This post and giveaway were made possible by iConnect and Pampers. I was compensated for my participation in this campaign, but all opinions are 100% mine.”
Potty Training is one of those times in your life where it can be tiny baby steps for awhile to help reach the successfully dry moments.
Start with Patience. I remember taking a deep breath knowing that with patience and time it would all work out. This is a tremendous milestone for your little one and you.
When I read Dr. Laura Jana’s tips on potty training, I couldn’t agree more.
Show Your Team Spirit. With my oldest, I was the coach and we were the team. Then after my second and third child, we all got involved in supporting the potty trainee. If you all stay calm in the face of accidents, it becomes a stress free time for your child to know it is ok to try again.
Be Prepared. Have all the necessary items on hand to make potty training as easy as possible. I had training pants to help my daughter feel successfull.
That’s why I’m happy to partner with Pampers, whose Easy Ups training pants are designed to help the diaper-to-underwear transition by allowing potty-training toddlers to set aside their diapers and wear something with a more underwear-like look and feel that still helps contain accidental messes no matter wherever they happen: at home, on-the-go or overnight.
Celebrate every win. As with any learning experience, young children can learn a lot from both their potty successes and their setbacks. While potty accidents are an inevitable (and admittedly inconvenient) aspect of potty learning, they shouldn’t dominate your day-to-day discussions. Instead, simply help your child learn to cope with and clean up any messes, and focus your attention on celebrating your child’s efforts and successes with plenty of hugs and words of encouragement.
Watch for signs of readiness. These signs of readiness typically include using their words to express themselves, toddling their own way to the bathroom, pulling down their own pants, saying they want to use the “big potty,” and being aware of the sensation of peeing or pooping, characteristically noticeable when young children suddenly stop what they’re doing as they feel themselves start to go. I had a a much easier time with my girls training for pooping. They immediately did not like to have a messy diaper and were ready to sit on the potty. It took a lot longer to train for the sensation of peeing.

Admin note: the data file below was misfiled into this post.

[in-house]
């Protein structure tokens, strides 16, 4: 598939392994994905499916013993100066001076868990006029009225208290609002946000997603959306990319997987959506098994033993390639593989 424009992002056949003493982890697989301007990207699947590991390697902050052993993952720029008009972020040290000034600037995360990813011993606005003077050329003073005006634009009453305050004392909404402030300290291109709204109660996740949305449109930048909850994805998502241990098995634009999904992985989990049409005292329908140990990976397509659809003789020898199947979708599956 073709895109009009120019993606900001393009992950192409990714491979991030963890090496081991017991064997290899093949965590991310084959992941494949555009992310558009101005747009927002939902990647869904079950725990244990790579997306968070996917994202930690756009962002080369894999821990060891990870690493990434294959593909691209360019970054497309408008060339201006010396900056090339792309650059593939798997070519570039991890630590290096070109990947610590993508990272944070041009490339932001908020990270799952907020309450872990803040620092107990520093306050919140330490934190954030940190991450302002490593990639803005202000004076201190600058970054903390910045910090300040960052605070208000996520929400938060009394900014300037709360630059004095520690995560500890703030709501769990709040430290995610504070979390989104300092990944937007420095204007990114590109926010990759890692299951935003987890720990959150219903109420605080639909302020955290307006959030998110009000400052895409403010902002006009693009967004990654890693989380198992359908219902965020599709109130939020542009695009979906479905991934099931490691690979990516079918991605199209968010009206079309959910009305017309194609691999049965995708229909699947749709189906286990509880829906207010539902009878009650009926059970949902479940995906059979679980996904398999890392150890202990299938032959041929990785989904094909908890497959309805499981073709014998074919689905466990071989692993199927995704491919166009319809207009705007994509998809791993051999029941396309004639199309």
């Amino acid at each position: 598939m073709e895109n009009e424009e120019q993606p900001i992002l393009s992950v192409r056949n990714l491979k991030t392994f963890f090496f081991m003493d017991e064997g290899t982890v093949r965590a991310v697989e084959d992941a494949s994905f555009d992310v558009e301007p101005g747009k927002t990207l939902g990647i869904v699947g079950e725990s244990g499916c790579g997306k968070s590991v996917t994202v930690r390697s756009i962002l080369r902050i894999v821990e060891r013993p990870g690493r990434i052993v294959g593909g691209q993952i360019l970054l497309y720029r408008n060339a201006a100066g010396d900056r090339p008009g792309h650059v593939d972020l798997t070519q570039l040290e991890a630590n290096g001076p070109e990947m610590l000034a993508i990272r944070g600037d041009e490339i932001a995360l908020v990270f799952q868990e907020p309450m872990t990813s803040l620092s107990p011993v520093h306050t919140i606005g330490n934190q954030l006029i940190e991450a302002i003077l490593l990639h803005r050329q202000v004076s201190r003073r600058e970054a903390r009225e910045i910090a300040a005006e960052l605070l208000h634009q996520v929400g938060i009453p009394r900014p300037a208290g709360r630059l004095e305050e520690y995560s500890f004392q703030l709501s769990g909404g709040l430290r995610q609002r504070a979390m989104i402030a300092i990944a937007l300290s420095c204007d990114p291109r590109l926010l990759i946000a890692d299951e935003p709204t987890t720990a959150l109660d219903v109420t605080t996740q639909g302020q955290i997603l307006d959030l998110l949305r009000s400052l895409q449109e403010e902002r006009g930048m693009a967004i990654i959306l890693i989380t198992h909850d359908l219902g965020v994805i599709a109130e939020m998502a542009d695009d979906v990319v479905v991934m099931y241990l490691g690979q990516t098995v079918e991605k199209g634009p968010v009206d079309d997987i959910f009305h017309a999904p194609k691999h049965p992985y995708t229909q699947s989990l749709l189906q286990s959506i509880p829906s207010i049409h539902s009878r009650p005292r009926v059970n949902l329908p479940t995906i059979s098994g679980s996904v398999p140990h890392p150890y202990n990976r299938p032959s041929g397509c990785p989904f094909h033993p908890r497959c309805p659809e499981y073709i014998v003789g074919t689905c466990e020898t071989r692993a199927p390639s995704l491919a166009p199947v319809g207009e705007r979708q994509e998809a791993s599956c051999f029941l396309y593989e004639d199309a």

Start making connections. To start potty training, I ordered all potty training books and videos from my local library. We immersed ourselves in potty stories, songs and videos. Singing songs from the videos and talking about the potty through reading stories helped us be ready.
Dr. Jana says that making up a fun song or reading engaging children’s books about potty training, such as You and Me Against the Pee! (which I co-authored) can go a long way towards making the idea of potty training a more welcome and eagerly anticipated activity.
Please join @Pampers on April 28 from 9-10pm EST as they host a Twitter Party with Dr. Laura Jana, pediatrician, award-winning parenting book author and potty training expert who co-authored to Its You and Me Against the Pee…and the Poop, Too! Dr. Jana will be sharing her tips to help simplify and improve the potty training experience for little ones and their parents.
RSVP here: http://bit.ly/20whQbK.
Join the Twitter Party and don’t forget to enter our giveaway right here.
Pampers Easy Ups prize package, which will include:
- $25 AMEX Gift Card
- Pampers wipes
- Pampers Easy Ups